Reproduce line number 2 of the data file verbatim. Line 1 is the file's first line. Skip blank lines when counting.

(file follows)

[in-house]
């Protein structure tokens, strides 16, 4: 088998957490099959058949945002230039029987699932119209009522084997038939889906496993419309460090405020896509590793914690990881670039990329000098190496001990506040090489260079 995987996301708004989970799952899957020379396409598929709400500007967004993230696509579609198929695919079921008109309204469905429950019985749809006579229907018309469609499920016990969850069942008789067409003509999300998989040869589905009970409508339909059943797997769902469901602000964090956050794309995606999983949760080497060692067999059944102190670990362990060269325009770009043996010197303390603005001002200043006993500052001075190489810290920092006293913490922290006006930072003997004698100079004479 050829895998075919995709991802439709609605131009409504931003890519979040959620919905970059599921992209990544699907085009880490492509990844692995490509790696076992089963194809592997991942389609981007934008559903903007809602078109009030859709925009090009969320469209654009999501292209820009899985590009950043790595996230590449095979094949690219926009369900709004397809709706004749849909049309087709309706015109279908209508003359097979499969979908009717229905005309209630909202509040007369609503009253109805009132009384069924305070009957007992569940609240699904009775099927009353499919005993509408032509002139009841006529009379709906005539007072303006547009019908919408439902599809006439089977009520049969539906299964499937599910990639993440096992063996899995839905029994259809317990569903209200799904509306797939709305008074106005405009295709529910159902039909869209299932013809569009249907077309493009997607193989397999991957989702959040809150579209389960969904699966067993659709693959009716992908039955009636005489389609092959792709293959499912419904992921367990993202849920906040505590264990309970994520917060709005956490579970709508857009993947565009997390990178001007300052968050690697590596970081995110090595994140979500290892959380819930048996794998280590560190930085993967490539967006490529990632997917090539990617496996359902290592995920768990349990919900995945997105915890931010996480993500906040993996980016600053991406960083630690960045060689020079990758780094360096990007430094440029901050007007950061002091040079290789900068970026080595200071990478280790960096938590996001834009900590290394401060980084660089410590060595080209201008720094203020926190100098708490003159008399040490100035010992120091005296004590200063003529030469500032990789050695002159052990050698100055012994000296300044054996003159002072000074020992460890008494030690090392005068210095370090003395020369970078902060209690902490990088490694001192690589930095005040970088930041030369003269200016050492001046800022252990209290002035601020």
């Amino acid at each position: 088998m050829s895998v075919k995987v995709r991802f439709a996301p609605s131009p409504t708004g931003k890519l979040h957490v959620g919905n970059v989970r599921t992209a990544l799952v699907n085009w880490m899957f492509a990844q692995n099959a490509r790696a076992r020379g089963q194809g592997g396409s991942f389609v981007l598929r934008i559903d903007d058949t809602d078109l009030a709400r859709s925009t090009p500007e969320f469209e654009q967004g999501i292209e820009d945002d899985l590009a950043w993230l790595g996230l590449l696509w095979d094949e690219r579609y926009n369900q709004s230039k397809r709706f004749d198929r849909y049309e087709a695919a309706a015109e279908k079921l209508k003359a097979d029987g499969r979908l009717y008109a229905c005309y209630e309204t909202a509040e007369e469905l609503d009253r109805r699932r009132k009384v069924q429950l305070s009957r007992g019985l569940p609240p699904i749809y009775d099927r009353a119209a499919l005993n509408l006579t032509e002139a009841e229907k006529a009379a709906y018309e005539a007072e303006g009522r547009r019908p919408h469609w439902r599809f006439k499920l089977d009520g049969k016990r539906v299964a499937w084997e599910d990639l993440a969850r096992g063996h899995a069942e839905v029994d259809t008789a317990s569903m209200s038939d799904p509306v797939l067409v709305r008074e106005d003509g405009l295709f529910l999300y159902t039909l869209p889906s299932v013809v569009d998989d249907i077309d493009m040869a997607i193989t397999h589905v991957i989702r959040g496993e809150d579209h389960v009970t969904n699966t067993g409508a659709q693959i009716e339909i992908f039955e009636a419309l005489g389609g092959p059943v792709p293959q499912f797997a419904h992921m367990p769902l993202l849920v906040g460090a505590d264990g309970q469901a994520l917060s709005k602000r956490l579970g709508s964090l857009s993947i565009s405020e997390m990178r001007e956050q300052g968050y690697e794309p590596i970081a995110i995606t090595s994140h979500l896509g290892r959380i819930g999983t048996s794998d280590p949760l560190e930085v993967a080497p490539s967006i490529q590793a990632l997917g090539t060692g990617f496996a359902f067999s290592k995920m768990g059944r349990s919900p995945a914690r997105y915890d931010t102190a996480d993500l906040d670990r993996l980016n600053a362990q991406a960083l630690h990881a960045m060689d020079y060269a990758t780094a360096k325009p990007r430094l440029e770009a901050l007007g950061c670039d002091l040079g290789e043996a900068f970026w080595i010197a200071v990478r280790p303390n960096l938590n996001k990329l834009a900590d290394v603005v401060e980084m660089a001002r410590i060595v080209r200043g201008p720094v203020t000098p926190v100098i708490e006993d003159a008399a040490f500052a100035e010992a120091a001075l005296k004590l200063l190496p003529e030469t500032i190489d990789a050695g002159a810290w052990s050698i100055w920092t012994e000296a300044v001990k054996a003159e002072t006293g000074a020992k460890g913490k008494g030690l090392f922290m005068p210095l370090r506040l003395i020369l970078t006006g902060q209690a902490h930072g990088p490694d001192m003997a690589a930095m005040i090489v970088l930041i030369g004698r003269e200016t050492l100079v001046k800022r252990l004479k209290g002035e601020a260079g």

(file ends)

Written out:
């Protein structure tokens, strides 16, 4: 088998957490099959058949945002230039029987699932119209009522084997038939889906496993419309460090405020896509590793914690990881670039990329000098190496001990506040090489260079 995987996301708004989970799952899957020379396409598929709400500007967004993230696509579609198929695919079921008109309204469905429950019985749809006579229907018309469609499920016990969850069942008789067409003509999300998989040869589905009970409508339909059943797997769902469901602000964090956050794309995606999983949760080497060692067999059944102190670990362990060269325009770009043996010197303390603005001002200043006993500052001075190489810290920092006293913490922290006006930072003997004698100079004479 050829895998075919995709991802439709609605131009409504931003890519979040959620919905970059599921992209990544699907085009880490492509990844692995490509790696076992089963194809592997991942389609981007934008559903903007809602078109009030859709925009090009969320469209654009999501292209820009899985590009950043790595996230590449095979094949690219926009369900709004397809709706004749849909049309087709309706015109279908209508003359097979499969979908009717229905005309209630909202509040007369609503009253109805009132009384069924305070009957007992569940609240699904009775099927009353499919005993509408032509002139009841006529009379709906005539007072303006547009019908919408439902599809006439089977009520049969539906299964499937599910990639993440096992063996899995839905029994259809317990569903209200799904509306797939709305008074106005405009295709529910159902039909869209299932013809569009249907077309493009997607193989397999991957989702959040809150579209389960969904699966067993659709693959009716992908039955009636005489389609092959792709293959499912419904992921367990993202849920906040505590264990309970994520917060709005956490579970709508857009993947565009997390990178001007300052968050690697590596970081995110090595994140979500290892959380819930048996794998280590560190930085993967490539967006490529990632997917090539990617496996359902290592995920768990349990919900995945997105915890931010996480993500906040993996980016600053991406960083630690960045060689020079990758780094360096990007430094440029901050007007950061002091040079290789900068970026080595200071990478280790960096938590996001834009900590290394401060980084660089410590060595080209201008720094203020926190100098708490003159008399040490100035010992120091005296004590200063003529030469500032990789050695002159052990050698100055012994000296300044054996003159002072000074020992460890008494030690090392005068210095370090003395020369970078902060209690902490990088490694001192690589930095005040970088930041030369003269200016050492001046800022252990209290002035601020």